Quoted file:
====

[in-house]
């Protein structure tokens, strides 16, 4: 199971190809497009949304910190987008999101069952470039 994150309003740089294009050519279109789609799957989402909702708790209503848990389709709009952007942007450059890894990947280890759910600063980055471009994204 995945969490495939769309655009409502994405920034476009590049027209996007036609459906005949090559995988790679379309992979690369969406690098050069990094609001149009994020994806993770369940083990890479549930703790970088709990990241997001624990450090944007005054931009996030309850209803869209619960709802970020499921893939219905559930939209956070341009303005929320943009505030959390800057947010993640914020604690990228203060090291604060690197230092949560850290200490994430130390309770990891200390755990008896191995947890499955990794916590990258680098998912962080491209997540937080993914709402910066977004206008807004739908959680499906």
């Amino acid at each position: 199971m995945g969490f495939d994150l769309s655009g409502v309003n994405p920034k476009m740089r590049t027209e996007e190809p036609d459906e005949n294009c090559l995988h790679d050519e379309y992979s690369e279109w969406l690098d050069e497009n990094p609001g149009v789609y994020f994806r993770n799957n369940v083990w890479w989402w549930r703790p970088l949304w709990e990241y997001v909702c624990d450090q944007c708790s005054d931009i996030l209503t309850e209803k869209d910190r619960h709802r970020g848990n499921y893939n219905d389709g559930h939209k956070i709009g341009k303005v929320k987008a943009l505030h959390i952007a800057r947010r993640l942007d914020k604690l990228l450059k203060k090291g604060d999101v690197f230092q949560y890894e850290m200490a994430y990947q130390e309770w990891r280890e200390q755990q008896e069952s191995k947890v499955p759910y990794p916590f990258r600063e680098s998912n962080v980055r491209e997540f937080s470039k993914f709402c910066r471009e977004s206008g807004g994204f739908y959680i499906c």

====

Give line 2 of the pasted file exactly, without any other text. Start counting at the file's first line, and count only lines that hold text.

């Protein structure tokens, strides 16, 4: 199971190809497009949304910190987008999101069952470039 994150309003740089294009050519279109789609799957989402909702708790209503848990389709709009952007942007450059890894990947280890759910600063980055471009994204 995945969490495939769309655009409502994405920034476009590049027209996007036609459906005949090559995988790679379309992979690369969406690098050069990094609001149009994020994806993770369940083990890479549930703790970088709990990241997001624990450090944007005054931009996030309850209803869209619960709802970020499921893939219905559930939209956070341009303005929320943009505030959390800057947010993640914020604690990228203060090291604060690197230092949560850290200490994430130390309770990891200390755990008896191995947890499955990794916590990258680098998912962080491209997540937080993914709402910066977004206008807004739908959680499906």